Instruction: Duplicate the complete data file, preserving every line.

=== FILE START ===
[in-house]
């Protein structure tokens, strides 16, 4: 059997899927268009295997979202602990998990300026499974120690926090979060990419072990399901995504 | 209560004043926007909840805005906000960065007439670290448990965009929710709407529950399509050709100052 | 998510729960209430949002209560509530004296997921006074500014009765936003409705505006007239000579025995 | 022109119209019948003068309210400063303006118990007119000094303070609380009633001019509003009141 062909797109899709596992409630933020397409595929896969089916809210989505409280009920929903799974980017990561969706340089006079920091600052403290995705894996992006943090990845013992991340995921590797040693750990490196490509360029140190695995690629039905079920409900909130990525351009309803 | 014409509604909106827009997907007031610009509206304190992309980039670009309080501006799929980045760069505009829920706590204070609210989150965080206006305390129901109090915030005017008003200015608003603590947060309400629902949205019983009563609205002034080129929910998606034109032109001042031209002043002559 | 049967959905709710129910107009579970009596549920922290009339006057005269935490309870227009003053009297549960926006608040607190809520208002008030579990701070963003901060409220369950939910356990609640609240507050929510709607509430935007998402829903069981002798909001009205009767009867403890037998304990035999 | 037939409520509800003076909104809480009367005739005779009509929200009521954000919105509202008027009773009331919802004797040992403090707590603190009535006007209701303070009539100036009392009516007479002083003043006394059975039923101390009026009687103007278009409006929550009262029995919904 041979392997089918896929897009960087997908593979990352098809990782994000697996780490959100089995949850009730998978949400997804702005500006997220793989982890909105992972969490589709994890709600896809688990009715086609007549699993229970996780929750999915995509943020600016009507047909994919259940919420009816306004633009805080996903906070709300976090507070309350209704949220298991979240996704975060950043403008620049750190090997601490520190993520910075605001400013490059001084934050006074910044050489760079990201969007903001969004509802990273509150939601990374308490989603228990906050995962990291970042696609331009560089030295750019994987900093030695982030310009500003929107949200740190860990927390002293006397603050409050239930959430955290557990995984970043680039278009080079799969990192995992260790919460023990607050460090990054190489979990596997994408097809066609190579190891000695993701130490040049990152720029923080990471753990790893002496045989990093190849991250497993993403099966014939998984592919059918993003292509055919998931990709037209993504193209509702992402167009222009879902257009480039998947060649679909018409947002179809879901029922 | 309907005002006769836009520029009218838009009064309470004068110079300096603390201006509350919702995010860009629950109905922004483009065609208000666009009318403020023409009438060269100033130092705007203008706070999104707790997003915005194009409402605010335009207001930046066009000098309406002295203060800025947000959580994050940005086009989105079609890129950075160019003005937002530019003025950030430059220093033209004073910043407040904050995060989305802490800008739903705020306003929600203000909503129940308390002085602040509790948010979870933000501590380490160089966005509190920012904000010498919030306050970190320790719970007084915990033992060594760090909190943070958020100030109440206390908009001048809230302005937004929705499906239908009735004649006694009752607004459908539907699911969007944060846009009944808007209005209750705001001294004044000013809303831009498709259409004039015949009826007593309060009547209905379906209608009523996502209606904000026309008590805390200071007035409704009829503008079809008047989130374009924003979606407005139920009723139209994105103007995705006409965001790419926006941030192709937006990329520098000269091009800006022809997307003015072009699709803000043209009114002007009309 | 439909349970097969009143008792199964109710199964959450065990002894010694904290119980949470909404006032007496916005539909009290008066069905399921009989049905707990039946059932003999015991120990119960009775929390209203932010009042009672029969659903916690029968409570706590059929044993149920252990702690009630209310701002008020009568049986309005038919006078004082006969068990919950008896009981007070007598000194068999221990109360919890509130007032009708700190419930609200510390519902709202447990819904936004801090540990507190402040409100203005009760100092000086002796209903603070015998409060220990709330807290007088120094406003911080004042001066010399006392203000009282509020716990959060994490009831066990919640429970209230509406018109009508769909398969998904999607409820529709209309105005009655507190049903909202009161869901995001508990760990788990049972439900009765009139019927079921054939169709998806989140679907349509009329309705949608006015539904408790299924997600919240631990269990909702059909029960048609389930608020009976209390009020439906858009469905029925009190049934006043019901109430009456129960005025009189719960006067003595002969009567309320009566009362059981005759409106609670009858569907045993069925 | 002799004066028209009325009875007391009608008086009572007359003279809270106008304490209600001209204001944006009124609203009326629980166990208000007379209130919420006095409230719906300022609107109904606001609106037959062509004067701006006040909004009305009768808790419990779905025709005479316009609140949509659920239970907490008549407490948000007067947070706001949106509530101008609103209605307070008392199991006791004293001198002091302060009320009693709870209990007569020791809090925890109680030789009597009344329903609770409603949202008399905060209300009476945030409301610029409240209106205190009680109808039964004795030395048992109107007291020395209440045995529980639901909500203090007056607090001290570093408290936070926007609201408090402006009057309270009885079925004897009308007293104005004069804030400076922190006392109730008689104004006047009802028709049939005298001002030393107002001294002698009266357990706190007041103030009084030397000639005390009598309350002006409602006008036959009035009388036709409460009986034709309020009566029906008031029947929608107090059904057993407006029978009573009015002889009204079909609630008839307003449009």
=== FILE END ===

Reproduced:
[in-house]
């Protein structure tokens, strides 16, 4: 059997899927268009295997979202602990998990300026499974120690926090979060990419072990399901995504 | 209560004043926007909840805005906000960065007439670290448990965009929710709407529950399509050709100052 | 998510729960209430949002209560509530004296997921006074500014009765936003409705505006007239000579025995 | 022109119209019948003068309210400063303006118990007119000094303070609380009633001019509003009141 062909797109899709596992409630933020397409595929896969089916809210989505409280009920929903799974980017990561969706340089006079920091600052403290995705894996992006943090990845013992991340995921590797040693750990490196490509360029140190695995690629039905079920409900909130990525351009309803 | 014409509604909106827009997907007031610009509206304190992309980039670009309080501006799929980045760069505009829920706590204070609210989150965080206006305390129901109090915030005017008003200015608003603590947060309400629902949205019983009563609205002034080129929910998606034109032109001042031209002043002559 | 049967959905709710129910107009579970009596549920922290009339006057005269935490309870227009003053009297549960926006608040607190809520208002008030579990701070963003901060409220369950939910356990609640609240507050929510709607509430935007998402829903069981002798909001009205009767009867403890037998304990035999 | 037939409520509800003076909104809480009367005739005779009509929200009521954000919105509202008027009773009331919802004797040992403090707590603190009535006007209701303070009539100036009392009516007479002083003043006394059975039923101390009026009687103007278009409006929550009262029995919904 041979392997089918896929897009960087997908593979990352098809990782994000697996780490959100089995949850009730998978949400997804702005500006997220793989982890909105992972969490589709994890709600896809688990009715086609007549699993229970996780929750999915995509943020600016009507047909994919259940919420009816306004633009805080996903906070709300976090507070309350209704949220298991979240996704975060950043403008620049750190090997601490520190993520910075605001400013490059001084934050006074910044050489760079990201969007903001969004509802990273509150939601990374308490989603228990906050995962990291970042696609331009560089030295750019994987900093030695982030310009500003929107949200740190860990927390002293006397603050409050239930959430955290557990995984970043680039278009080079799969990192995992260790919460023990607050460090990054190489979990596997994408097809066609190579190891000695993701130490040049990152720029923080990471753990790893002496045989990093190849991250497993993403099966014939998984592919059918993003292509055919998931990709037209993504193209509702992402167009222009879902257009480039998947060649679909018409947002179809879901029922 | 309907005002006769836009520029009218838009009064309470004068110079300096603390201006509350919702995010860009629950109905922004483009065609208000666009009318403020023409009438060269100033130092705007203008706070999104707790997003915005194009409402605010335009207001930046066009000098309406002295203060800025947000959580994050940005086009989105079609890129950075160019003005937002530019003025950030430059220093033209004073910043407040904050995060989305802490800008739903705020306003929600203000909503129940308390002085602040509790948010979870933000501590380490160089966005509190920012904000010498919030306050970190320790719970007084915990033992060594760090909190943070958020100030109440206390908009001048809230302005937004929705499906239908009735004649006694009752607004459908539907699911969007944060846009009944808007209005209750705001001294004044000013809303831009498709259409004039015949009826007593309060009547209905379906209608009523996502209606904000026309008590805390200071007035409704009829503008079809008047989130374009924003979606407005139920009723139209994105103007995705006409965001790419926006941030192709937006990329520098000269091009800006022809997307003015072009699709803000043209009114002007009309 | 439909349970097969009143008792199964109710199964959450065990002894010694904290119980949470909404006032007496916005539909009290008066069905399921009989049905707990039946059932003999015991120990119960009775929390209203932010009042009672029969659903916690029968409570706590059929044993149920252990702690009630209310701002008020009568049986309005038919006078004082006969068990919950008896009981007070007598000194068999221990109360919890509130007032009708700190419930609200510390519902709202447990819904936004801090540990507190402040409100203005009760100092000086002796209903603070015998409060220990709330807290007088120094406003911080004042001066010399006392203000009282509020716990959060994490009831066990919640429970209230509406018109009508769909398969998904999607409820529709209309105005009655507190049903909202009161869901995001508990760990788990049972439900009765009139019927079921054939169709998806989140679907349509009329309705949608006015539904408790299924997600919240631990269990909702059909029960048609389930608020009976209390009020439906858009469905029925009190049934006043019901109430009456129960005025009189719960006067003595002969009567309320009566009362059981005759409106609670009858569907045993069925 | 002799004066028209009325009875007391009608008086009572007359003279809270106008304490209600001209204001944006009124609203009326629980166990208000007379209130919420006095409230719906300022609107109904606001609106037959062509004067701006006040909004009305009768808790419990779905025709005479316009609140949509659920239970907490008549407490948000007067947070706001949106509530101008609103209605307070008392199991006791004293001198002091302060009320009693709870209990007569020791809090925890109680030789009597009344329903609770409603949202008399905060209300009476945030409301610029409240209106205190009680109808039964004795030395048992109107007291020395209440045995529980639901909500203090007056607090001290570093408290936070926007609201408090402006009057309270009885079925004897009308007293104005004069804030400076922190006392109730008689104004006047009802028709049939005298001002030393107002001294002698009266357990706190007041103030009084030397000639005390009598309350002006409602006008036959009035009388036709409460009986034709309020009566029906008031029947929608107090059904057993407006029978009573009015002889009204079909609630008839307003449009």